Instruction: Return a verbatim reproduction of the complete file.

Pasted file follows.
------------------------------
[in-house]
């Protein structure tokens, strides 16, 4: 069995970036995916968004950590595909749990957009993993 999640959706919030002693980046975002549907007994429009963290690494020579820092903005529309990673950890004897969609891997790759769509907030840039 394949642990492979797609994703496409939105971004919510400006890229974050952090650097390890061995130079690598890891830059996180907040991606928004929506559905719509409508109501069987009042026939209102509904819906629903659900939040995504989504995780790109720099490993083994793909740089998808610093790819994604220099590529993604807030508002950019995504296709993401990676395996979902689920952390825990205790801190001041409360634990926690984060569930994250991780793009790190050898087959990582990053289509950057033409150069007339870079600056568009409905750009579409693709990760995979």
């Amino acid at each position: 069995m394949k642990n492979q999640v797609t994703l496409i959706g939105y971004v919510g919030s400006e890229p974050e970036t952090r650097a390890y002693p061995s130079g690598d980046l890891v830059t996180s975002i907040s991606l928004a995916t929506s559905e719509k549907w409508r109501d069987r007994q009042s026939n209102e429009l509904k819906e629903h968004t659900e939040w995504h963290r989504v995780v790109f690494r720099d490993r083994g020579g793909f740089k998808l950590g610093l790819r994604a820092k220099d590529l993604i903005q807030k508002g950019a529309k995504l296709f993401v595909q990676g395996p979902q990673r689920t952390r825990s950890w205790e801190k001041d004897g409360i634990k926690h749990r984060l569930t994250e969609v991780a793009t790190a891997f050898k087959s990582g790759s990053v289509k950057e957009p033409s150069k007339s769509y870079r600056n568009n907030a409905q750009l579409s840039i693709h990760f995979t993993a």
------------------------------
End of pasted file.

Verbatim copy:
[in-house]
């Protein structure tokens, strides 16, 4: 069995970036995916968004950590595909749990957009993993 999640959706919030002693980046975002549907007994429009963290690494020579820092903005529309990673950890004897969609891997790759769509907030840039 394949642990492979797609994703496409939105971004919510400006890229974050952090650097390890061995130079690598890891830059996180907040991606928004929506559905719509409508109501069987009042026939209102509904819906629903659900939040995504989504995780790109720099490993083994793909740089998808610093790819994604220099590529993604807030508002950019995504296709993401990676395996979902689920952390825990205790801190001041409360634990926690984060569930994250991780793009790190050898087959990582990053289509950057033409150069007339870079600056568009409905750009579409693709990760995979």
């Amino acid at each position: 069995m394949k642990n492979q999640v797609t994703l496409i959706g939105y971004v919510g919030s400006e890229p974050e970036t952090r650097a390890y002693p061995s130079g690598d980046l890891v830059t996180s975002i907040s991606l928004a995916t929506s559905e719509k549907w409508r109501d069987r007994q009042s026939n209102e429009l509904k819906e629903h968004t659900e939040w995504h963290r989504v995780v790109f690494r720099d490993r083994g020579g793909f740089k998808l950590g610093l790819r994604a820092k220099d590529l993604i903005q807030k508002g950019a529309k995504l296709f993401v595909q990676g395996p979902q990673r689920t952390r825990s950890w205790e801190k001041d004897g409360i634990k926690h749990r984060l569930t994250e969609v991780a793009t790190a891997f050898k087959s990582g790759s990053v289509k950057e957009p033409s150069k007339s769509y870079r600056n568009n907030a409905q750009l579409s840039i693709h990760f995979t993993a």